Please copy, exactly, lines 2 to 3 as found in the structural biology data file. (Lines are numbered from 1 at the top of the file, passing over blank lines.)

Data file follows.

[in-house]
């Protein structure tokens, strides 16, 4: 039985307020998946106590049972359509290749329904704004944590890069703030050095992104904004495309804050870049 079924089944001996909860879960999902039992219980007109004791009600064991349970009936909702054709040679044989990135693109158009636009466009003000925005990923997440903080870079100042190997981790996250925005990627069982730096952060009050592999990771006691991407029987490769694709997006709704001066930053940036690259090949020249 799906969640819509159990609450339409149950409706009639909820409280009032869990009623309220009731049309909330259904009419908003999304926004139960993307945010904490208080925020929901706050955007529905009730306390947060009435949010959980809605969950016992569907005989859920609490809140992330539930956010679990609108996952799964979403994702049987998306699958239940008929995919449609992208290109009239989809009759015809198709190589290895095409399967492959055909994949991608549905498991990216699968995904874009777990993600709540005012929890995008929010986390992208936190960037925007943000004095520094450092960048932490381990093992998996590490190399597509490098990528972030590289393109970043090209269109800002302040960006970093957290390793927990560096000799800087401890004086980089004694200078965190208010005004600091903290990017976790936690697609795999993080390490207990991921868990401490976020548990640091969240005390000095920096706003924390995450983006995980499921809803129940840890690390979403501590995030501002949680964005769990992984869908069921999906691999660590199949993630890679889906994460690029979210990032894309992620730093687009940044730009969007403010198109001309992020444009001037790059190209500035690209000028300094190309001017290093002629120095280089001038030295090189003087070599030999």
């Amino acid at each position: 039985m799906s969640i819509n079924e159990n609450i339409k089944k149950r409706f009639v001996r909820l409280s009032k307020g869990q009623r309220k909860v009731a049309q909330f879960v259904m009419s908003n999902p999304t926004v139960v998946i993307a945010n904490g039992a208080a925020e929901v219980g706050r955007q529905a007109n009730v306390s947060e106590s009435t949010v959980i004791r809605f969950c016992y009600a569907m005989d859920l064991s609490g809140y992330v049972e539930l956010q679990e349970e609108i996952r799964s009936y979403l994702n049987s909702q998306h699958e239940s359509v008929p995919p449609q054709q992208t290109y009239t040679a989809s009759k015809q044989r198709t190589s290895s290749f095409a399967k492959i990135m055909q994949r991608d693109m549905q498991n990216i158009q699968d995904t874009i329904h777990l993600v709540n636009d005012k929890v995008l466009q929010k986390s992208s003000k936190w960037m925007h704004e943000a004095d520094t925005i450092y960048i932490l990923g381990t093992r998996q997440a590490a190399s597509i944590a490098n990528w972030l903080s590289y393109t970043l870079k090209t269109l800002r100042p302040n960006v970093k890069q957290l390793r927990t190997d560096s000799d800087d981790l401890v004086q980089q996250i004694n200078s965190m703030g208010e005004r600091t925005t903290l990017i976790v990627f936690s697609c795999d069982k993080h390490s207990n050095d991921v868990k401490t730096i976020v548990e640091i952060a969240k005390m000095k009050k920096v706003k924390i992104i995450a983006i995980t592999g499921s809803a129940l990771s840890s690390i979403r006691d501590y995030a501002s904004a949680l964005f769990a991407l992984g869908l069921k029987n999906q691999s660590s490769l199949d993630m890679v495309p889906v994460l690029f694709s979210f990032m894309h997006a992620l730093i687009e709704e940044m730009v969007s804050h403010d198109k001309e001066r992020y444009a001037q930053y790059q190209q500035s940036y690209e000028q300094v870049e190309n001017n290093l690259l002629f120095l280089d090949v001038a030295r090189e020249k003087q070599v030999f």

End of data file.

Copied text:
């Protein structure tokens, strides 16, 4: 039985307020998946106590049972359509290749329904704004944590890069703030050095992104904004495309804050870049 079924089944001996909860879960999902039992219980007109004791009600064991349970009936909702054709040679044989990135693109158009636009466009003000925005990923997440903080870079100042190997981790996250925005990627069982730096952060009050592999990771006691991407029987490769694709997006709704001066930053940036690259090949020249 799906969640819509159990609450339409149950409706009639909820409280009032869990009623309220009731049309909330259904009419908003999304926004139960993307945010904490208080925020929901706050955007529905009730306390947060009435949010959980809605969950016992569907005989859920609490809140992330539930956010679990609108996952799964979403994702049987998306699958239940008929995919449609992208290109009239989809009759015809198709190589290895095409399967492959055909994949991608549905498991990216699968995904874009777990993600709540005012929890995008929010986390992208936190960037925007943000004095520094450092960048932490381990093992998996590490190399597509490098990528972030590289393109970043090209269109800002302040960006970093957290390793927990560096000799800087401890004086980089004694200078965190208010005004600091903290990017976790936690697609795999993080390490207990991921868990401490976020548990640091969240005390000095920096706003924390995450983006995980499921809803129940840890690390979403501590995030501002949680964005769990992984869908069921999906691999660590199949993630890679889906994460690029979210990032894309992620730093687009940044730009969007403010198109001309992020444009001037790059190209500035690209000028300094190309001017290093002629120095280089001038030295090189003087070599030999």
């Amino acid at each position: 039985m799906s969640i819509n079924e159990n609450i339409k089944k149950r409706f009639v001996r909820l409280s009032k307020g869990q009623r309220k909860v009731a049309q909330f879960v259904m009419s908003n999902p999304t926004v139960v998946i993307a945010n904490g039992a208080a925020e929901v219980g706050r955007q529905a007109n009730v306390s947060e106590s009435t949010v959980i004791r809605f969950c016992y009600a569907m005989d859920l064991s609490g809140y992330v049972e539930l956010q679990e349970e609108i996952r799964s009936y979403l994702n049987s909702q998306h699958e239940s359509v008929p995919p449609q054709q992208t290109y009239t040679a989809s009759k015809q044989r198709t190589s290895s290749f095409a399967k492959i990135m055909q994949r991608d693109m549905q498991n990216i158009q699968d995904t874009i329904h777990l993600v709540n636009d005012k929890v995008l466009q929010k986390s992208s003000k936190w960037m925007h704004e943000a004095d520094t925005i450092y960048i932490l990923g381990t093992r998996q997440a590490a190399s597509i944590a490098n990528w972030l903080s590289y393109t970043l870079k090209t269109l800002r100042p302040n960006v970093k890069q957290l390793r927990t190997d560096s000799d800087d981790l401890v004086q980089q996250i004694n200078s965190m703030g208010e005004r600091t925005t903290l990017i976790v990627f936690s697609c795999d069982k993080h390490s207990n050095d991921v868990k401490t730096i976020v548990e640091i952060a969240k005390m000095k009050k920096v706003k924390i992104i995450a983006i995980t592999g499921s809803a129940l990771s840890s690390i979403r006691d501590y995030a501002s904004a949680l964005f769990a991407l992984g869908l069921k029987n999906q691999s660590s490769l199949d993630m890679v495309p889906v994460l690029f694709s979210f990032m894309h997006a992620l730093i687009e709704e940044m730009v969007s804050h403010d198109k001309e001066r992020y444009a001037q930053y790059q190209q500035s940036y690209e000028q300094v870049e190309n001017n290093l690259l002629f120095l280089d090949v001038a030295r090189e020249k003087q070599v030999f």